The Lyceum Club, which began in 1912, had its origins in the Woman Writers' Club, founded ten years earlier by the 429 three female members of the Institute of Journalists who, excluded from the institute's premises, wanted a place to meet and write. In 1912 they joined with the group of women active in philanthropic and community work, education, science and the arts who had met through the 1907 Women's Work Exhibition, and members of the Catalysts, a women's discussion group, founded in 1910. The first overseas group to affiliate with the London Lyceum, the Club was open to university graduates and women who had achieved distinction in their own right. Its purpose was evident in a series of 'circles' that allowed members to learn new skills or discuss social problems.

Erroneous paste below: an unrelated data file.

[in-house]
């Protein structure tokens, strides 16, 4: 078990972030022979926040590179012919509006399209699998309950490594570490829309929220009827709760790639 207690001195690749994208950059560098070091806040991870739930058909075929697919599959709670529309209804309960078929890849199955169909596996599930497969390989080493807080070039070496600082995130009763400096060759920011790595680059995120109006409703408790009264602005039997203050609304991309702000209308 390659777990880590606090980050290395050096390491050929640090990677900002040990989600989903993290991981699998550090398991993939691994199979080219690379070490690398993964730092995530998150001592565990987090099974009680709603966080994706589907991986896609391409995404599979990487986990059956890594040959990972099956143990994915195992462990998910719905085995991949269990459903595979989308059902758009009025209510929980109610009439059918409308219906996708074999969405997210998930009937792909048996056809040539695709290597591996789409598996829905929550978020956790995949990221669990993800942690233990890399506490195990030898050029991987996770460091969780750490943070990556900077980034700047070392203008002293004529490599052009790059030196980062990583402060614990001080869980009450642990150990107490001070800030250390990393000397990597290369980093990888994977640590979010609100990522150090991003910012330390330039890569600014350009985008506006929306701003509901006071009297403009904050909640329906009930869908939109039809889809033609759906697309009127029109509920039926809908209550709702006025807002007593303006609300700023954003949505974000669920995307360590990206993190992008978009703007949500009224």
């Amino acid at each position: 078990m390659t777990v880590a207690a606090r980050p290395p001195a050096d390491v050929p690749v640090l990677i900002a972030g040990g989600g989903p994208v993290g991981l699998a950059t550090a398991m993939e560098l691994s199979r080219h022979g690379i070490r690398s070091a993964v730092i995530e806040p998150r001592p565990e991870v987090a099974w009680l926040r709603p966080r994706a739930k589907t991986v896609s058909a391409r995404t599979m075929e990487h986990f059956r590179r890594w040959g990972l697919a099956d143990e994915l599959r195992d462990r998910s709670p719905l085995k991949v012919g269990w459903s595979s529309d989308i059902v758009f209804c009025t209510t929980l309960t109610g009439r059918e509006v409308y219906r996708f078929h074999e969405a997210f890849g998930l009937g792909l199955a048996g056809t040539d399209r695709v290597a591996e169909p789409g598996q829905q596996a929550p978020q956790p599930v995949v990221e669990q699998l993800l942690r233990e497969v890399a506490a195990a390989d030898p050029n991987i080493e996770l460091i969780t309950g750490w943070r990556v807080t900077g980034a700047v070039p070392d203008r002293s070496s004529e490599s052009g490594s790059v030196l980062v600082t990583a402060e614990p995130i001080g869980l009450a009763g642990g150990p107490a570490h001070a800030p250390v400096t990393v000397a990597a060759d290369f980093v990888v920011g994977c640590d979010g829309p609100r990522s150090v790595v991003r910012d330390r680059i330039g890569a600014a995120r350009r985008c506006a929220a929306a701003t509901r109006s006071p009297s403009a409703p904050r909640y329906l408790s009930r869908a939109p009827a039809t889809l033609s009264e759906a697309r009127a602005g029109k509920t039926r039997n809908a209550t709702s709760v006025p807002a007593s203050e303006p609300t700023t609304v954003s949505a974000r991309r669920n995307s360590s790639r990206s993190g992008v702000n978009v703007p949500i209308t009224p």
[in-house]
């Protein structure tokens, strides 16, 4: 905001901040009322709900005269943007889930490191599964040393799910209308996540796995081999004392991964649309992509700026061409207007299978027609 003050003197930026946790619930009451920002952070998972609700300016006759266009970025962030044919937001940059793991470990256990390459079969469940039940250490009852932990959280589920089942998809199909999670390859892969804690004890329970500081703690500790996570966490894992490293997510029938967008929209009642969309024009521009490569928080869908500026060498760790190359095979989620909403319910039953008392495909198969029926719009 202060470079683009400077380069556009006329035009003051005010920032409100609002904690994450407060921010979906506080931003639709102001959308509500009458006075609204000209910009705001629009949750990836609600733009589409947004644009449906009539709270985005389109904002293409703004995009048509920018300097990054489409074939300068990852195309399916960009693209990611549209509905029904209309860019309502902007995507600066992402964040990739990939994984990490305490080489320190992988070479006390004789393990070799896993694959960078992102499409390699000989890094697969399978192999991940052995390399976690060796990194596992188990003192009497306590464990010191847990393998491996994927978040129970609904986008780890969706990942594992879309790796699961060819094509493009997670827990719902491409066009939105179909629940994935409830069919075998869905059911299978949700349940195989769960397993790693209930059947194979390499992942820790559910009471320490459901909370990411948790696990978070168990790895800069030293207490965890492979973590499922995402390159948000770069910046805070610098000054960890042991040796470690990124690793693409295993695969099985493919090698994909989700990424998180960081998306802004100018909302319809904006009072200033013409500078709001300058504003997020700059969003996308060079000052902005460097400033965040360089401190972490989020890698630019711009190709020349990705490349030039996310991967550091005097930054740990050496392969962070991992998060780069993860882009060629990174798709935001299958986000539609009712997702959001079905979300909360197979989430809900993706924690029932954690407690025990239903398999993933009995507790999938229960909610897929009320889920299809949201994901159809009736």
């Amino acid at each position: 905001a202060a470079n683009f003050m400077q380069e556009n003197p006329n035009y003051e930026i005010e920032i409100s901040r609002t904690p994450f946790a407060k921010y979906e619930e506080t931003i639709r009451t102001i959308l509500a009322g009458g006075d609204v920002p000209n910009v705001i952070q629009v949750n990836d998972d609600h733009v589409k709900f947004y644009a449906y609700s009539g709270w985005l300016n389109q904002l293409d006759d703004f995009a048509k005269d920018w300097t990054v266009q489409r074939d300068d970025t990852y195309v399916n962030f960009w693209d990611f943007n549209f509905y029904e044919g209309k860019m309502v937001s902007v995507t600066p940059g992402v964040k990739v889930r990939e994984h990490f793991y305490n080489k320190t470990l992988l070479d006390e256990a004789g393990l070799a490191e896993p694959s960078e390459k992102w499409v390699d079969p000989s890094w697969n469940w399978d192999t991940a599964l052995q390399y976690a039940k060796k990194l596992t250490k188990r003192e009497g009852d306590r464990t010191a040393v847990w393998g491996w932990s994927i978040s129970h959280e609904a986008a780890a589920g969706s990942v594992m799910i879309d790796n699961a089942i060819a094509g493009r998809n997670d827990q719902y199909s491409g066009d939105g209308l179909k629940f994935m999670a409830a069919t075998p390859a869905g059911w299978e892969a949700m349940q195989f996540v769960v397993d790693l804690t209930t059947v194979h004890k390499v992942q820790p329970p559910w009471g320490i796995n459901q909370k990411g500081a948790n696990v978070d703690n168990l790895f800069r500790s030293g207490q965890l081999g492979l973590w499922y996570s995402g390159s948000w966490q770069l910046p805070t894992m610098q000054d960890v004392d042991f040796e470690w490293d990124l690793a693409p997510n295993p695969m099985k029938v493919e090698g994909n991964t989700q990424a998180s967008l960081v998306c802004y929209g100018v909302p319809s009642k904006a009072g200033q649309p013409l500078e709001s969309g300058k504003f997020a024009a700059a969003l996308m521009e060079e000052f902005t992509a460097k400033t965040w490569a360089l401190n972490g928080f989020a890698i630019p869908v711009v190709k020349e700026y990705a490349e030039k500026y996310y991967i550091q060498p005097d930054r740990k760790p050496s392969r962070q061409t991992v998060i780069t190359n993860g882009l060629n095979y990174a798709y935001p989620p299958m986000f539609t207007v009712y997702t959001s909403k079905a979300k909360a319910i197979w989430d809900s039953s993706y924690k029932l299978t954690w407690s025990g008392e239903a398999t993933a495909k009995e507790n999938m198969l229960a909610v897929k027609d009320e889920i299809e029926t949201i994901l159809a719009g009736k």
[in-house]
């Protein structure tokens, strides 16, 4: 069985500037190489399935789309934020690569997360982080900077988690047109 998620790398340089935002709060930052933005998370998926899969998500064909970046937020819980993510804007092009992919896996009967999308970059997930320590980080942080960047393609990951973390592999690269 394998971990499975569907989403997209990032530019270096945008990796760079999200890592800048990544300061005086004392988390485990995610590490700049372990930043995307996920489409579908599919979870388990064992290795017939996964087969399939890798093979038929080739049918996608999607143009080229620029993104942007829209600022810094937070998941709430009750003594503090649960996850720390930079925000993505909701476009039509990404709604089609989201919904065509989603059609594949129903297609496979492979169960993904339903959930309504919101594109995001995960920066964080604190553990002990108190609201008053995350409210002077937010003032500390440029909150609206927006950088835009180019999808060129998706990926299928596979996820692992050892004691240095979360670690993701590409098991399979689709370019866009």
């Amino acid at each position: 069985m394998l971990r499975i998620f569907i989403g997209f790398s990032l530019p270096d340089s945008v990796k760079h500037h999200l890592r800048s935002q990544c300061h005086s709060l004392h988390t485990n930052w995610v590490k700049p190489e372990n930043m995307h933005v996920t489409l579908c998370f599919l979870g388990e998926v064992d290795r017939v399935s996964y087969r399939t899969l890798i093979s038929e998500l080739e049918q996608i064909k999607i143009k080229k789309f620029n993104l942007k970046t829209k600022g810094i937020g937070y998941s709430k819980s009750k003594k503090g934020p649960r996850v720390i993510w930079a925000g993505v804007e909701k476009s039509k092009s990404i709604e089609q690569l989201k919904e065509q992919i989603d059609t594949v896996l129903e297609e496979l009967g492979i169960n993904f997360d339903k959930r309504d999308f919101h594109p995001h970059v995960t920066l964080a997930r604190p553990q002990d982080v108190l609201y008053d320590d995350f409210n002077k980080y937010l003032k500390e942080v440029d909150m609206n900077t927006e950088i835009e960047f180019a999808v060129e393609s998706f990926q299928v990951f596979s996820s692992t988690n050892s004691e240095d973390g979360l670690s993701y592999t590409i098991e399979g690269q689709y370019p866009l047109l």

The Club grew rapidly and moved through a series of rented premises before settling into the residence above the English, Scottish & Australian (ES & A) banking chamber at Bank House, Collins Street, in 1934. Here the Club's 1000 members had access to three bedrooms, a dining room and a quiet room. Although the circles went into recess during World War II, the Club recovered quickly, lifting its membership quota to 1200 in 1947. Forced to vacate its rooms in 1957 the Lyceum built its own premises in Ridgeway Place two years later. Although its membership is declining the Club continues to function as a meeting place for older women with an academic background.